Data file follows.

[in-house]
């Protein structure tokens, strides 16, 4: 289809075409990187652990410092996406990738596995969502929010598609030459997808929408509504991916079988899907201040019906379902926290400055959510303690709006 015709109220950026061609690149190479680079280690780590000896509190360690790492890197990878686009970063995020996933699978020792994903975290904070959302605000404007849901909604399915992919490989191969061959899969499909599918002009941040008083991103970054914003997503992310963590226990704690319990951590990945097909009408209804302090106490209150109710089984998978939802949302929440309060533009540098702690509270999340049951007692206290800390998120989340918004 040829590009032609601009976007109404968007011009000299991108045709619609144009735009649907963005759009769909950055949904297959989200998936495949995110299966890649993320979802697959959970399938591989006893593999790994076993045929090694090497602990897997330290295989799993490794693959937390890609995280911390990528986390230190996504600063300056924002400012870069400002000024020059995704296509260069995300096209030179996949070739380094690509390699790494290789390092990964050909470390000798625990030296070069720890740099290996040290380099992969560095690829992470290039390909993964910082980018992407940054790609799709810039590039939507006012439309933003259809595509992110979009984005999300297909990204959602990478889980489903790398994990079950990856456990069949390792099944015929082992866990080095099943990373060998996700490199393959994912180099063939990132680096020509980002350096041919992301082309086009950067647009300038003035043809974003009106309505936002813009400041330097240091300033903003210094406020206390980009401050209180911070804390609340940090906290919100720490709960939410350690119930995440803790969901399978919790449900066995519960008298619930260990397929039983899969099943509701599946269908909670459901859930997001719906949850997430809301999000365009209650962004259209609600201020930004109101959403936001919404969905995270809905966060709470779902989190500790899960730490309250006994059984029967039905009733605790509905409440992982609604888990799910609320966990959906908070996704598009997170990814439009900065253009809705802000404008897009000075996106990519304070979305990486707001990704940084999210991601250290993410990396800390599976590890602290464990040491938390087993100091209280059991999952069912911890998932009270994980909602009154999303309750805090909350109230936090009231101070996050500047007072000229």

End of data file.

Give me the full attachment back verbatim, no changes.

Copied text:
[in-house]
């Protein structure tokens, strides 16, 4: 289809075409990187652990410092996406990738596995969502929010598609030459997808929408509504991916079988899907201040019906379902926290400055959510303690709006 015709109220950026061609690149190479680079280690780590000896509190360690790492890197990878686009970063995020996933699978020792994903975290904070959302605000404007849901909604399915992919490989191969061959899969499909599918002009941040008083991103970054914003997503992310963590226990704690319990951590990945097909009408209804302090106490209150109710089984998978939802949302929440309060533009540098702690509270999340049951007692206290800390998120989340918004 040829590009032609601009976007109404968007011009000299991108045709619609144009735009649907963005759009769909950055949904297959989200998936495949995110299966890649993320979802697959959970399938591989006893593999790994076993045929090694090497602990897997330290295989799993490794693959937390890609995280911390990528986390230190996504600063300056924002400012870069400002000024020059995704296509260069995300096209030179996949070739380094690509390699790494290789390092990964050909470390000798625990030296070069720890740099290996040290380099992969560095690829992470290039390909993964910082980018992407940054790609799709810039590039939507006012439309933003259809595509992110979009984005999300297909990204959602990478889980489903790398994990079950990856456990069949390792099944015929082992866990080095099943990373060998996700490199393959994912180099063939990132680096020509980002350096041919992301082309086009950067647009300038003035043809974003009106309505936002813009400041330097240091300033903003210094406020206390980009401050209180911070804390609340940090906290919100720490709960939410350690119930995440803790969901399978919790449900066995519960008298619930260990397929039983899969099943509701599946269908909670459901859930997001719906949850997430809301999000365009209650962004259209609600201020930004109101959403936001919404969905995270809905966060709470779902989190500790899960730490309250006994059984029967039905009733605790509905409440992982609604888990799910609320966990959906908070996704598009997170990814439009900065253009809705802000404008897009000075996106990519304070979305990486707001990704940084999210991601250290993410990396800390599976590890602290464990040491938390087993100091209280059991999952069912911890998932009270994980909602009154999303309750805090909350109230936090009231101070996050500047007072000229």